Businessman John Loar moved to Nashville to be closer to his daughter. Now he finds himself leading the charge to bring a Major League Baseball team and sports entertainment district to Music City.
His background is in real estate operations and acquisitions. In the late ’90s, Loar led the effort for the Seattle Seahawks acquisition and near-relocation to Los Angeles. He also supported former pitcher and Diamondbacks GM, Dave Stewart, on the acquisition of the Miami Marlins.
It’s clear that Loar sees Nashville’s potential future as part of MLB as a full circle investment in Music City’s entertainment capacity. He’s interested in creating a sports, family entertainment district—like that of Atlanta, Georgia’s The Battery Atlanta, and Ballpark Village in St. Louis, Missouri—not just a baseball field.
Loar founded Music City Baseball, LLC, an organization primarily of Tennessee business, sports, music, and community leaders that is committed to bringing a MLB franchise to the City of Nashville, without government funding. With a focus on securing MLB approval of an expansion franchise in Nashville, the leadership team is also open to the possibility of relocation and rebranding of an existing franchise.
Understanding the fabric of Music City and it’s business climate, Music City Baseball has already engaged with the music industry, securing Music Advisory Board Members to involve them in the plan for bringing MLB to Nashville and the concept of a new entertainment district. Entertainment icons Luke Combs, Kane Brown, Darius Rucker and Justin Timberlake have joined the Board thus far.
Darius Rucker. Photo: Courtesy FINN Partners
“The importance of the music industry to Music City Baseball’s objectives, extends to why Nashville is an important market,” Loar tells MusicRow. “It’s the opportunity to just connect the two of those going forward. Nashville is Music City, it’s the hottest market in the country. This ballpark is truly not a ballpark, it would be an entertainment venue for world-class entertainment, where you can imagine residencies like in Las Vegas. It would be air conditioned and covered, so they could use it year round. So it’s not about baseball, it’s more about that opportunity to create a world-class [entertainment complex], for convention use, for corporate use, etc.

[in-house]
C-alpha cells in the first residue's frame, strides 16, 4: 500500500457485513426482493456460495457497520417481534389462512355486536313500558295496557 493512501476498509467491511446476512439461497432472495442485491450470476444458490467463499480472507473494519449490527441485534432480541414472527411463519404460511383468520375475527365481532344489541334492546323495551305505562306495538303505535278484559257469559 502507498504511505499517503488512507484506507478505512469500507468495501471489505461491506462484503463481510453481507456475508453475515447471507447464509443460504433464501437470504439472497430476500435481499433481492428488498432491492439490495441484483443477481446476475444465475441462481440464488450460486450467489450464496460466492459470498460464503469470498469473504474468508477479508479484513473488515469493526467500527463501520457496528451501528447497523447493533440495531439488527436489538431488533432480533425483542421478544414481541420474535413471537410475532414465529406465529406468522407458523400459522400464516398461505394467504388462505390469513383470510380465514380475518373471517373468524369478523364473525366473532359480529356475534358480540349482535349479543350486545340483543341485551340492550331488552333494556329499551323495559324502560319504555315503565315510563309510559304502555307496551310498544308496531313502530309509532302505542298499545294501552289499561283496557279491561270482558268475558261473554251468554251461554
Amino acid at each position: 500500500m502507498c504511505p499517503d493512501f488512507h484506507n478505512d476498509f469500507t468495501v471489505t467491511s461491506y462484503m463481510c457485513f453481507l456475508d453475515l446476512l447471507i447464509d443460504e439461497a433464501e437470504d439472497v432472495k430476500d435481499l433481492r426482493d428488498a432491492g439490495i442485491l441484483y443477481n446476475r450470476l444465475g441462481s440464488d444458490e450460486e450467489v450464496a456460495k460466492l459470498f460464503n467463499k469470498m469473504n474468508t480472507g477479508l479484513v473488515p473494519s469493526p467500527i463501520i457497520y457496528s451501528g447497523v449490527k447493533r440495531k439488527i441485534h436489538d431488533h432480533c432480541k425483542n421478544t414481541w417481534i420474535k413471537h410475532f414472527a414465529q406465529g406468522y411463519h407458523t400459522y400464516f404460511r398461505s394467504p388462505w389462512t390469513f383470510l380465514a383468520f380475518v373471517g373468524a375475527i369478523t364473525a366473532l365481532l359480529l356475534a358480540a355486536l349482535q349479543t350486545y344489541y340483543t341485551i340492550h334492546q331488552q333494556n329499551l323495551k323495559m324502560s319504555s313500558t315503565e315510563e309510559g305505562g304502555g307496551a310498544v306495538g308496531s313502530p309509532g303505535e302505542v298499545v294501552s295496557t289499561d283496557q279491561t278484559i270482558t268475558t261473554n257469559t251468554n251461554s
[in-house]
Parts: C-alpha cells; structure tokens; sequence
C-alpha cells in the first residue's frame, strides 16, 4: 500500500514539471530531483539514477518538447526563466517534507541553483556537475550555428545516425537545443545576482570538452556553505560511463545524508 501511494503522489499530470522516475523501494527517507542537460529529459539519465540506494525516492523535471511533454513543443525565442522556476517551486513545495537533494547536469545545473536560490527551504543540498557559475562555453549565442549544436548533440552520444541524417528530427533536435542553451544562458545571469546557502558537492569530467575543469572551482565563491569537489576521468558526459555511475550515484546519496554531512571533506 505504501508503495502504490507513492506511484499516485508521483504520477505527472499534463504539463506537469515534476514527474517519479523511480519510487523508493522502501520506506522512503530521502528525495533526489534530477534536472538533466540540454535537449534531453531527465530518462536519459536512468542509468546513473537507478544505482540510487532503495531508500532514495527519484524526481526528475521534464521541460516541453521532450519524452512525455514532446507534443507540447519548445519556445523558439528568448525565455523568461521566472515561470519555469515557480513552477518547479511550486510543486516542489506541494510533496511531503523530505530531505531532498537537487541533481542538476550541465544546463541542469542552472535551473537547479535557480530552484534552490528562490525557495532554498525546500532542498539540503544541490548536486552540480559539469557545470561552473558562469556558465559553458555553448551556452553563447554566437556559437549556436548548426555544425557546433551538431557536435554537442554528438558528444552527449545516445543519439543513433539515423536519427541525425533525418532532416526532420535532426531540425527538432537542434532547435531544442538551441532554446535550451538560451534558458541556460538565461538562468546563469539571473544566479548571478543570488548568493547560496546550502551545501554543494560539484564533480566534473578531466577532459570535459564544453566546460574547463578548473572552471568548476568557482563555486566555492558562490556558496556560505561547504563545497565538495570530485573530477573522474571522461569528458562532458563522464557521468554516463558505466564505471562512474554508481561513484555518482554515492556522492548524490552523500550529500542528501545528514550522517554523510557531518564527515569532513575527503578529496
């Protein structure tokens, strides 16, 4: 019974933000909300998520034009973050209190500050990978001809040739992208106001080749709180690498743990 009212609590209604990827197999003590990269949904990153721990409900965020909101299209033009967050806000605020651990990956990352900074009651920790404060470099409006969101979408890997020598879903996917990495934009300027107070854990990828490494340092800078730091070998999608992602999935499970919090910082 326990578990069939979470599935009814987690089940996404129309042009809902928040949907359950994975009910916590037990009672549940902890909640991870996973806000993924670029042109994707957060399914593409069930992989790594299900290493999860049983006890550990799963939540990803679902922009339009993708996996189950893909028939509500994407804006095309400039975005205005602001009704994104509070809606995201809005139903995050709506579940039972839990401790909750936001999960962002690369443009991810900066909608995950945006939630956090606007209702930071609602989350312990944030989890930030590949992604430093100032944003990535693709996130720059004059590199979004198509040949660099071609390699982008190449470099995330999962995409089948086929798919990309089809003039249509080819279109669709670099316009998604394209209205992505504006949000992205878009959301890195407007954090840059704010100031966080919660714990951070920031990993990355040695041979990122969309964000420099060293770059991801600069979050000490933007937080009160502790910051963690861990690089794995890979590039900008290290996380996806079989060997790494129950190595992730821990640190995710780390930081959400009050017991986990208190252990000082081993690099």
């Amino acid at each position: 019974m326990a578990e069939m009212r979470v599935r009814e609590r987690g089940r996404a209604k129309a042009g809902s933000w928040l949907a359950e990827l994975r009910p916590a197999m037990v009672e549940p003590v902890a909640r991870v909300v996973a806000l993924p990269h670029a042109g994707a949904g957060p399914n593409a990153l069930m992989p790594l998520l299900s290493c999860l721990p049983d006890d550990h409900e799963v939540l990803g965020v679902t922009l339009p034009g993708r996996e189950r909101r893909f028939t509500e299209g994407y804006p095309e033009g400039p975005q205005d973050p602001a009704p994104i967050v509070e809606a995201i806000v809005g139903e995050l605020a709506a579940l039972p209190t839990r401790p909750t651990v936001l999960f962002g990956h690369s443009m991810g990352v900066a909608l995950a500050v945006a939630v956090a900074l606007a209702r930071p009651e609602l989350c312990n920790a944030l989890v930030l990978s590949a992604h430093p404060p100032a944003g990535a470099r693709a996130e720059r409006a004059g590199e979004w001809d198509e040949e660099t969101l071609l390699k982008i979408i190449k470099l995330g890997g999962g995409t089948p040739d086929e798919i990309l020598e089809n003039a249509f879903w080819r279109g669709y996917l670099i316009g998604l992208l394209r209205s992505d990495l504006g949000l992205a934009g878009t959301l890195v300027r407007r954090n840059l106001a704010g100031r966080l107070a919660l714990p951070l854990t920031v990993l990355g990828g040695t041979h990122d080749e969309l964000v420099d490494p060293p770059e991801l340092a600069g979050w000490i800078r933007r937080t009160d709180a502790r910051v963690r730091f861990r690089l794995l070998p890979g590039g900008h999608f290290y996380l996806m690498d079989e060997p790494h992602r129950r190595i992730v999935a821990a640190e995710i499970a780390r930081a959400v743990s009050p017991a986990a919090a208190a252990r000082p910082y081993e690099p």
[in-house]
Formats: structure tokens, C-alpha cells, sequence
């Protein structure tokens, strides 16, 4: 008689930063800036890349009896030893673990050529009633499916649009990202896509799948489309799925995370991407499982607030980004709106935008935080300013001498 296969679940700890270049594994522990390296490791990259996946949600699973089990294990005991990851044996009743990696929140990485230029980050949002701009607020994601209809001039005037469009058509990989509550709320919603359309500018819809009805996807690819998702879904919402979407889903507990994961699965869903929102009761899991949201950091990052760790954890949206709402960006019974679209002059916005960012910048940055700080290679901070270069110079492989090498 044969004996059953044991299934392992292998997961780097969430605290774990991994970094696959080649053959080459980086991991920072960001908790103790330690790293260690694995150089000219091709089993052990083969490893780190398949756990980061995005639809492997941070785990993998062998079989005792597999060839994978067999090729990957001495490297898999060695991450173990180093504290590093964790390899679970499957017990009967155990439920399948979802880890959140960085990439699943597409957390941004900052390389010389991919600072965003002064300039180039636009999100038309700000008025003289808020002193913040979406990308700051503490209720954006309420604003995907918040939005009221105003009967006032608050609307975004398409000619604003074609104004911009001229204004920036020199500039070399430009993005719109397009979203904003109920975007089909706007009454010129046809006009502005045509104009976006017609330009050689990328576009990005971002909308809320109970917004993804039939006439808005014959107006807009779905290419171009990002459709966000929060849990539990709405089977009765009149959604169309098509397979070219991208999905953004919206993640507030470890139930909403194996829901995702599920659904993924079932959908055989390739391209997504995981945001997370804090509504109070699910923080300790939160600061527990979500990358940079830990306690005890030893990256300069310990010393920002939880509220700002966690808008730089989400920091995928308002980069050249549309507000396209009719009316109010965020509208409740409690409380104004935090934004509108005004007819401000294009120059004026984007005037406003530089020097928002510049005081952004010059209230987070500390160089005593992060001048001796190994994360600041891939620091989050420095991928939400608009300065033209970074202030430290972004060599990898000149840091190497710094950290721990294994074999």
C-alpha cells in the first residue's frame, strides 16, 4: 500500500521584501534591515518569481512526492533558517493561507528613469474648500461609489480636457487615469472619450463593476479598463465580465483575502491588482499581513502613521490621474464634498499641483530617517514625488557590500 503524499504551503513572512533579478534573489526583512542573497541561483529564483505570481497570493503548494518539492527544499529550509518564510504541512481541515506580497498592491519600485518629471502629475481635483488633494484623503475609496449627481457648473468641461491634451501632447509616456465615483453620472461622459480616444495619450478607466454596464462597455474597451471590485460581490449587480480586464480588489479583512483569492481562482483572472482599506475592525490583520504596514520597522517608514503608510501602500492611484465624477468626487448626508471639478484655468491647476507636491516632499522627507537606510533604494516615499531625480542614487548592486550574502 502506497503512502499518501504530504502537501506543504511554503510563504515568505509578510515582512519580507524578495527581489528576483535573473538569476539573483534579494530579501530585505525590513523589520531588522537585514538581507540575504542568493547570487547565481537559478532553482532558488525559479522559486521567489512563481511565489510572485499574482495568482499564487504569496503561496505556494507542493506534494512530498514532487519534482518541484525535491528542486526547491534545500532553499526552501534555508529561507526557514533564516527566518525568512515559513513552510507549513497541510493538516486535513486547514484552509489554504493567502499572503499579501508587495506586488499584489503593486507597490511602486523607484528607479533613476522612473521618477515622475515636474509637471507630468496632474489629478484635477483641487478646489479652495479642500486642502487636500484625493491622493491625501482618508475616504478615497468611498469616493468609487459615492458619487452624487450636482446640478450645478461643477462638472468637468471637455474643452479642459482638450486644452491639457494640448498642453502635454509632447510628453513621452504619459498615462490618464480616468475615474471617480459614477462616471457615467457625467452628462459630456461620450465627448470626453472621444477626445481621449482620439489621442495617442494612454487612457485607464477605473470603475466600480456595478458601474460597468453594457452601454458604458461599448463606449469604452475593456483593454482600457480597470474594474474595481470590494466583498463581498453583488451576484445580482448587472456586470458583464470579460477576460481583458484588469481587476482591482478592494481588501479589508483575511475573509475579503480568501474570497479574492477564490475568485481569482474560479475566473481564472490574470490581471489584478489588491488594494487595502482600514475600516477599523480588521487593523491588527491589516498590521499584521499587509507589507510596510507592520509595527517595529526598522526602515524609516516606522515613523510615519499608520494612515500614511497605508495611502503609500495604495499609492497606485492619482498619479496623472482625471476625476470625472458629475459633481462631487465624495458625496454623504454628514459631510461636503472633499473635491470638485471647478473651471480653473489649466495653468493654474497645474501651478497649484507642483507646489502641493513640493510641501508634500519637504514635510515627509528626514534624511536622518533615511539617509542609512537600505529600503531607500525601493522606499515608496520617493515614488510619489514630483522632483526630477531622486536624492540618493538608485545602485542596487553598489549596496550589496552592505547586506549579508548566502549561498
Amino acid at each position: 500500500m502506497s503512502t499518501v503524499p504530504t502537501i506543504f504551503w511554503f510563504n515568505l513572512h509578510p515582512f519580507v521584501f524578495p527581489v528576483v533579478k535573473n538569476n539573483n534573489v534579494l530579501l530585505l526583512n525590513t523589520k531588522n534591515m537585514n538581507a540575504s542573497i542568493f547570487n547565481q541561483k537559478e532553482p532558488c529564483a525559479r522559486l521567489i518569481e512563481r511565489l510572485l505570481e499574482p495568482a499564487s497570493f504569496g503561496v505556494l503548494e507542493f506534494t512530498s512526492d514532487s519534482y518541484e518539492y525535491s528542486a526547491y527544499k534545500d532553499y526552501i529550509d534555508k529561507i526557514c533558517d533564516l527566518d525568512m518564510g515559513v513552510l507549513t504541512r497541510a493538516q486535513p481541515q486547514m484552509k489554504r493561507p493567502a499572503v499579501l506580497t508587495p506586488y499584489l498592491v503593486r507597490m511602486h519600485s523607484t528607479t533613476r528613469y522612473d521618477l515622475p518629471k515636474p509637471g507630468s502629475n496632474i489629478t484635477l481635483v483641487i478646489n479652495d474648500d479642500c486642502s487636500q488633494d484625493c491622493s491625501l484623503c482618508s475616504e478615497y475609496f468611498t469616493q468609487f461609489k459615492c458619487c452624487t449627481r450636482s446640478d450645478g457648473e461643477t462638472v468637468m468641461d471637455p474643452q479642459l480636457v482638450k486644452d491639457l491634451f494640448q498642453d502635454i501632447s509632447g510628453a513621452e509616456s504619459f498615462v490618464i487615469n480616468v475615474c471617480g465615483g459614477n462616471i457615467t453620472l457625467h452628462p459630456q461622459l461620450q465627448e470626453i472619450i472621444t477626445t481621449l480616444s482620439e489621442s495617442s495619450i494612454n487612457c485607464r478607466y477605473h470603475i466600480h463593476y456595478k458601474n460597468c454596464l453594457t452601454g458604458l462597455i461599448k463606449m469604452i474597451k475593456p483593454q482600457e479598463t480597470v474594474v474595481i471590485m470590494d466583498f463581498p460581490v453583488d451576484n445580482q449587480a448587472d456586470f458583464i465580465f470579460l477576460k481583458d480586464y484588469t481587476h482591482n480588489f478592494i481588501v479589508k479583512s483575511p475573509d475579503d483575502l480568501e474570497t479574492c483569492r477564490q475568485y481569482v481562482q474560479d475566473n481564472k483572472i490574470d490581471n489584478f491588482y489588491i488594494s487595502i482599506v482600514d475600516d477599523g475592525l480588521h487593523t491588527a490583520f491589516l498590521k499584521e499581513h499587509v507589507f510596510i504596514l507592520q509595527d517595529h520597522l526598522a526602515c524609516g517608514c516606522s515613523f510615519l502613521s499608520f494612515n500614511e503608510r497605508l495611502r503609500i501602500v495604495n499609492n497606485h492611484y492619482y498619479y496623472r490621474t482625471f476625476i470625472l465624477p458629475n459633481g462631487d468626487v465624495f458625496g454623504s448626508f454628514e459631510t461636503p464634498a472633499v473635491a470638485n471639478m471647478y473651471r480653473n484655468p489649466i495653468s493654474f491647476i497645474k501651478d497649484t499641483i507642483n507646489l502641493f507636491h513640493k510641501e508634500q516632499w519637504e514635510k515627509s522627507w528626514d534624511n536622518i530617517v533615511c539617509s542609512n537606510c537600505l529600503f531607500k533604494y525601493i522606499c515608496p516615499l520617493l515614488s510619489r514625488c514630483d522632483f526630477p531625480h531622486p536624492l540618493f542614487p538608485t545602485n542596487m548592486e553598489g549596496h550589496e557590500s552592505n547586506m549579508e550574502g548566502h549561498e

“Baseball is the reason why I’m the catalyst behind it, but what we’re building here is a world-class entertainment venue. Baseball plays for 22% of the time, 81 games, but what it creates is an opportunity to have a venue within a venue. By design with our partners ASM Global, coordinating our music industry advisors, [the Nashville music industry can have] an important role in being part of this process. They can be included in the design of how the facility operates, how it’s designed and how it functions,” Loar says.
Rendering of potential ballpark / entertainment complex. Photo: Courtesy Music City Baseball
In an effort to build a Major League franchise on equity and celebrate diversity, Music City Baseball wants to name the team Nashville Stars, in honor of several Negro league baseball teams that played games in Nashville in the 1940s. They established a partnership with the Negro Leagues Baseball Museum, which includes a net sharing of revenues from the sale of merchandise bearing the name “Nashville Stars,” and cooperation between marketing and social media efforts.
“It gives Major League Baseball the opportunity to take its place in history and be proactive instead of reactive in the conversations that continue to go on diversity and inclusion,” Loar says.
Music City Baseball was positioned to submit a proposal to MLB to establish a team in Nashville, but that step has been delayed a year due to business effects from the COVID-19 pandemic. Until then, Loar is focused on site selection for the proposed entertainment district.
“We hope it’s in Davidson County, but it will possibly be in Williamson County or Rutherford County. We’ve got eight sites that we’re considering,” Loar says. “We hope it’s part of the East bank, potentially the Tennessee State University site. A downtown ballpark gives us the opportunity to build, with our partner ASM Global, a world-class entertainment venue. The walkability, bringing the Cumberland River alive, and just being part of a downtown park is the objective.”
In 2021, it’s important for Music City Baseball to show their partner (ASM Global) that the Nashville market can be a revenue contributor, the reasons why, and to find a site for the ballpark.
“We think we can privately finance a ballpark here, as it’s really not a ballpark. It’s an entertainment venue. The baseball team becomes a tenant,” Loar says. “It’s driven by the music industry in residencies, and in conventions. It supports the growth of Nashville, the airport growth, the expansion internationally, and the hotel industry and the restaurant industries that continue to grow, even with COVID. People come to Nashville just because it’s Music City, so when the Red Sox, the Phillies, the Giants, or whoever see the Stars on the schedule, they’re going to come here for a three-game series, and be a part of the town and the market area.”